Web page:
SAN ANTONIO, Texas - No one has really ever clocked him, literally or figuratively. North Fort Meyers, Fla. running back Noel Devine is elusive, fast and hard to hit. And if his 87-yard kickoff return in the second half of the U.S. Army All American Bowl is any indication, Devine is going to be something special to watch in college.
Devine doesn't have an accurate 40-yard dash time to give you. Nor does his head coach, Jim Iandoli or anyone else in the country. But everyone knows one thing - he's fast, very fast. And while he hasn't been on the clock yet, he also hasn't been clocked yet despite his 5-foot-8, 160-pound frame.
"You can't get a good hit on him," said Washington (D.C.) Ballou defensive tackle Marvin Austin who tried his best throughout practice all week. "I tackled him a few times but I never really hit him. He's so quick and he uses his size to his advantage."
Devine's running style is like Barry Sanders meets jackrabbit. Sanders was short, but he would still tower over Devine and one of his legs would likely be thicker than Devine's waist. But when it comes to acceleration, the ability to cut on a dime and starting and stopping, Devine is as close to Sanders running style as anyone has been in some time.
"I'm not sure how fast he is but it's a fast I've never seen before," said Austin. "He's got to be in the 4.19 to 4.20 range, it's amazing. He's the fastest player I've ever seen."
To Devine, it's no big deal. It's the way he's always run, from zero to lightning quick in seconds.
"When I see a hole, I just hit it as hard as I can," Devine said. "And if there isn't a hole I'll try to create one or wait until one opens."
This is where Devine is special. He dips his body into traffic the way vacationers dip their toes into the swimming pool. He'll go into the fury, see if there's anything there and just as quickly jump back out and work his way along the line of scrimmage to find an opening. Does it always work? No, it certainly doesn't and it can lead to lost yardage. However, if you let him do it enough, he'll break one on you. The kickoff return just flashed his speed and ability.
"I just saw that there was an opening to the right and I went towards it as fast as I could," said Devine. "Then I broke it to the outside and tried to cut it back but I stumbled a little bit."
West quarterback Jimmy Clausen was one of the players watching Devine's return from the sidelines.
"He was flying and if he didn't stumble he would have scored," said Clausen. "The guys on our sideline were pretty amazed at his speed. I've seen Reggie Bush in person twice and now I've seen Noel Devine and I couldn't tell you who's faster. I'd like to see a race between the two though."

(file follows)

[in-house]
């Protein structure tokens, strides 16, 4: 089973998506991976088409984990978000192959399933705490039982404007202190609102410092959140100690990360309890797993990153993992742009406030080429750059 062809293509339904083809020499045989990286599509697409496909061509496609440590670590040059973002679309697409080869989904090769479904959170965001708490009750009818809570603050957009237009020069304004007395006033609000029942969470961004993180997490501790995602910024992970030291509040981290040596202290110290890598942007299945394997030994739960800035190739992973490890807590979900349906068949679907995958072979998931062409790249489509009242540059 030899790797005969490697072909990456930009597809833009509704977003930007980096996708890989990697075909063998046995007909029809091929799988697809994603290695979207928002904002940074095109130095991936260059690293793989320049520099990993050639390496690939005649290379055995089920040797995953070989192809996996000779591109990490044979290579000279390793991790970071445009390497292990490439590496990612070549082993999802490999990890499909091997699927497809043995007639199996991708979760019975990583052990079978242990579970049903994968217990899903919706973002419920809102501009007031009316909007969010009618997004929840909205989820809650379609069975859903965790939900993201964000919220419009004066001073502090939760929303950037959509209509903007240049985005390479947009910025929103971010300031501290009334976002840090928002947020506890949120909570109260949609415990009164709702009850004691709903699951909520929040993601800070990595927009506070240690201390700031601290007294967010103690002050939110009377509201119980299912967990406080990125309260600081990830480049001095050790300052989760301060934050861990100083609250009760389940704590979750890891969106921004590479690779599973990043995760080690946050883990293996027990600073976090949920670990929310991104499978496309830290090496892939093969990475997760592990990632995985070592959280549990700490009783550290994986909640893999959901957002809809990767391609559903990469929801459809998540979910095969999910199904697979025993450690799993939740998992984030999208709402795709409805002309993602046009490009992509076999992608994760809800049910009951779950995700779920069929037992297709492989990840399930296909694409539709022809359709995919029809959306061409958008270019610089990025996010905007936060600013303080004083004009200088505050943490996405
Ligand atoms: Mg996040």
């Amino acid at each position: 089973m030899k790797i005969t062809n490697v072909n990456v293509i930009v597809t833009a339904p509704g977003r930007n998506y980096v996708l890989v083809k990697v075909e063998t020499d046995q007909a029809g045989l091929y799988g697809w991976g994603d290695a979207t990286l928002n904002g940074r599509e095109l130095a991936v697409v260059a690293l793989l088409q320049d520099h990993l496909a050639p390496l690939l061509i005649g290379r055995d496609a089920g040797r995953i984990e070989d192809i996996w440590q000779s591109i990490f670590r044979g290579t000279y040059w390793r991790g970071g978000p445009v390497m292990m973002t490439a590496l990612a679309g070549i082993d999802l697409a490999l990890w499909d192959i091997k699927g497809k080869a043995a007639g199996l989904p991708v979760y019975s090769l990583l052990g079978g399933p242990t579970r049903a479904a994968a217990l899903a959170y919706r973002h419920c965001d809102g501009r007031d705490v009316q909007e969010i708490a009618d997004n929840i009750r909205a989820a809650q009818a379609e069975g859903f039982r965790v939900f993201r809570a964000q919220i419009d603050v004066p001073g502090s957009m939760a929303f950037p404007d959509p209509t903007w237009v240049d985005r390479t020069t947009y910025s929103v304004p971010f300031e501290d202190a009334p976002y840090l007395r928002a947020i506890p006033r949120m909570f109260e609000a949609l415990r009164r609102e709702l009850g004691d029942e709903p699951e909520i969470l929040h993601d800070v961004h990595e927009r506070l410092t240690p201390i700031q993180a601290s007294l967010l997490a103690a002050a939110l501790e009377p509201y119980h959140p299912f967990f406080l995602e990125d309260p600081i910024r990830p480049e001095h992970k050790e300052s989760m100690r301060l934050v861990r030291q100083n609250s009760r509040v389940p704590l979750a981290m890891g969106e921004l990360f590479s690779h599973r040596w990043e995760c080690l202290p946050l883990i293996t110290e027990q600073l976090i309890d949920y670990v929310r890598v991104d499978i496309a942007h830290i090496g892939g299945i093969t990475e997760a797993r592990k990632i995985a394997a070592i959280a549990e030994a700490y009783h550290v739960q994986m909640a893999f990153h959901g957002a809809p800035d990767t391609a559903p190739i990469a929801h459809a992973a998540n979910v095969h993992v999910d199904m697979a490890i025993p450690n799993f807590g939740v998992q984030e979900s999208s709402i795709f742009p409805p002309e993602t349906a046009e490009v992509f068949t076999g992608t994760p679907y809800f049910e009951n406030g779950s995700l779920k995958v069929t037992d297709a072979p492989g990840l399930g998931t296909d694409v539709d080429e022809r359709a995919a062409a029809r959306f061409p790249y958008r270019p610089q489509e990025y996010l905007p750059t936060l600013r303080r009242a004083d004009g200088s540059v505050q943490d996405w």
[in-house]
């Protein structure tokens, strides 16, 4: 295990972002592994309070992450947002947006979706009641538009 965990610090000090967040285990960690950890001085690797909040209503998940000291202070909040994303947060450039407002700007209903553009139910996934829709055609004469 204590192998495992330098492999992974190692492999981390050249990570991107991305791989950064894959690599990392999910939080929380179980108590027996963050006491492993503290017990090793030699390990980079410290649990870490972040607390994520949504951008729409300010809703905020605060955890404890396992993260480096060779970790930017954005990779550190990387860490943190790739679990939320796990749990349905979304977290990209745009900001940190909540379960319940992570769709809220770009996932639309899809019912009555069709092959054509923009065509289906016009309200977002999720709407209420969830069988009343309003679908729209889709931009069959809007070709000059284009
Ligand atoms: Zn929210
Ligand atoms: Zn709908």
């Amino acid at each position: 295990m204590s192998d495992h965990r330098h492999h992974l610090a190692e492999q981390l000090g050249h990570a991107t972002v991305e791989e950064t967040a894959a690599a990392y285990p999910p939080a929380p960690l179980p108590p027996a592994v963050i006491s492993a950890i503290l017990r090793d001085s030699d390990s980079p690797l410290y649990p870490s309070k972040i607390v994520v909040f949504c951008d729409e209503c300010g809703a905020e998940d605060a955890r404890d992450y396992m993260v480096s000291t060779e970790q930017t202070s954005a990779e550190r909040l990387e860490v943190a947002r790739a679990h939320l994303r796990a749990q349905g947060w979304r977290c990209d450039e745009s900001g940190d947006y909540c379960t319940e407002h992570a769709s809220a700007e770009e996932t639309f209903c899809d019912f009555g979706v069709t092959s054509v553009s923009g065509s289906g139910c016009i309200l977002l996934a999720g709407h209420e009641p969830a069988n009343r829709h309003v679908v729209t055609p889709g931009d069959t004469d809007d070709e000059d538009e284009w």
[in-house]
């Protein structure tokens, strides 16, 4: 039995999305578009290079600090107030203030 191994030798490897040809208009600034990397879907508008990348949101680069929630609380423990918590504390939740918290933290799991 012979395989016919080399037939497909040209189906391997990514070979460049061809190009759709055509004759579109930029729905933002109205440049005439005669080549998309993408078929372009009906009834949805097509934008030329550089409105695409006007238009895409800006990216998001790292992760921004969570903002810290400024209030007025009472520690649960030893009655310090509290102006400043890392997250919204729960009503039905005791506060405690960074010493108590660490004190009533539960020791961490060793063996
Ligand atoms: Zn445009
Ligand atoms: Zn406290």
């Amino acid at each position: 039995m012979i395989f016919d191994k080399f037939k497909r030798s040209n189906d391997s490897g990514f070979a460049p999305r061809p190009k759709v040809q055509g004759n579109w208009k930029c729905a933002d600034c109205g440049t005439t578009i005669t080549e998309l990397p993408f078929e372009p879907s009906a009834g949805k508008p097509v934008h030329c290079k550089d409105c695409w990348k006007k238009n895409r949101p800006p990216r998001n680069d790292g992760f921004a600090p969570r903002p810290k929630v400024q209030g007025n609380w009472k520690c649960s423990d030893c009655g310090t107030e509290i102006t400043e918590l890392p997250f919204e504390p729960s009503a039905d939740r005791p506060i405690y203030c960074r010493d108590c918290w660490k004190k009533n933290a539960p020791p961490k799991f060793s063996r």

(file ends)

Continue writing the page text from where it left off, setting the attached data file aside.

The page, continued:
While others can't stop talking about him, Devine doesn't talk much. However, his blazing speed and surprising toughness speaks for him.
"He earned the respect of everyone on our defense," said East defensive tackle Joseph Barksdale. "He's tougher than you'd think because he's so small."
"He's strong, a lot stronger than you expect," said Austin. "And he's tough, he'll run it up the middle, take a hit from guys twice his size and still pop up like nothing happened."
It's puzzling to many why Devine only got four touches for the East in the All American Bowl, especially when you consider he averaged 22.5 yards-per-touch for a struggling East offense. The same can be said for another diminutive running back for the East, Chris Rainey, who only had four touches.
Throughout the week, the question was asked by many who watched the East practice. Who is faster, Devine or Rainey?
"Devine by far," said East wide receiver Arrelious Benn, who saw Devine fly past him like he was standing still on the kickoff return. "Words can't describe speed like that, I've never seen or been near anything like it."
The night before the game, West linebacker Chris Gallippo and West defensive end Everson Griffin had heard about Devine's speed and, in typical trash talk style, were talking about how hard they were going to hit Devine. Each took turns describing how they'd clock the little man on the East.
After they finished talking, I asked Gallippo if he really thought he'd get a clean shot on Devine. His answer spoke volumes about how much respect Devine has earned from players around the country who have seen him before.
"Nah," answered Gallippo, who hit pretty much everything else on Saturday in earning MVP honors at the game. "I just like to think I could hit him."
Devine is currently exploring prep school options including Milford Academy and Hargrave Military. As for schools, he's quiet about the programs he's interested in.
"I'll probably visit LSU when I get back home and I also like West Virginia, Florida and Florida State."
Whoever can catch him long enough to recruit him could be getting college football's next superstar.
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